The orbit (the eye socket) and the eyelids work in conjunction to protect the eye and its muscles. Various tumors may grow or spread to the eye socket or the eyelids and must be removed in order to protect our patient’s vision. Your surgical team will make recommendations based on the size and location of the tumor.
Thyroid eye disease (Graves’ disease)
An autoimmune disease also affecting the thyroid gland, Graves’ disease may lead to a specific disorder known as thyroid eye disease. Patients with thyroid eye disease typically experience inflammation and swelling around the eyes. Only about 5 % of patients with Graves’ disease develop thyroid eye disease that is severe enough to require medical attention. For those severe cases, the surgeon will generally recommend medical or surgical treatment, such as orbital decompression surgery or eyelid surgery, to alleviate the dry eyes and restore the normal appearance. In rare instances, emergent surgery is necessary to save vision from severe compression of the optic nerve or from corneal exposure.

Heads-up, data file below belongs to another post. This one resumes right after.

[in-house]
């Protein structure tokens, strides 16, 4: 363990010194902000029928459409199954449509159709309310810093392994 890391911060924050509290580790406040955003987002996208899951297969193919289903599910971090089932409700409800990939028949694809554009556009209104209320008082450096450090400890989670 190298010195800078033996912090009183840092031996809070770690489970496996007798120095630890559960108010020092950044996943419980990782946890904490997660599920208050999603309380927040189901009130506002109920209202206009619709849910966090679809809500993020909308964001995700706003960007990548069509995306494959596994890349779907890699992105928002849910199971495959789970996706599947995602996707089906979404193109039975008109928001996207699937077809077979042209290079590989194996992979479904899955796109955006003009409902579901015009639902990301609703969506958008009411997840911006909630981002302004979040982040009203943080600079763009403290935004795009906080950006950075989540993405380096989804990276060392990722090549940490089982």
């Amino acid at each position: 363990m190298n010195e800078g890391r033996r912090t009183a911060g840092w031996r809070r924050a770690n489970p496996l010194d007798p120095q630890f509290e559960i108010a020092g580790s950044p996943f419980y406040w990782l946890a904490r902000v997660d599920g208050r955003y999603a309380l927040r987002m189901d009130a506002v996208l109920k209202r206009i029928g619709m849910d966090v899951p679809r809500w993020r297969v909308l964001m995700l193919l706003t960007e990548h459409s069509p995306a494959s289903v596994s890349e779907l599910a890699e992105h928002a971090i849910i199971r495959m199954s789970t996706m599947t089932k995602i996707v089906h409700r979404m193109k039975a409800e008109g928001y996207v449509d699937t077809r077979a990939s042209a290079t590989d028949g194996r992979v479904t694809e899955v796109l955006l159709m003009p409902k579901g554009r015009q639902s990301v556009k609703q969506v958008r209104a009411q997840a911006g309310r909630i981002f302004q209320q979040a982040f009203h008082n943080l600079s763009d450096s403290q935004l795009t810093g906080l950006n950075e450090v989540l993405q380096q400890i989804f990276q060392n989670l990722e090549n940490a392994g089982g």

Orbital decompression surgery
Orbital decompression surgery is the name given to those procedures designed to enlarge the eye socket, thus reducing the pressure on the optic nerve and the bulging of the eye (proptosis). It involves removing orbital fat, bone or both. It is done under general anesthesia and can be performed at the same time with certain eyelid procedures designed to reduce the corneal exposure and dryness. Although a reconstructive procedure covered by insurance, it has a dramatic effect on the patient’s appearance, as well.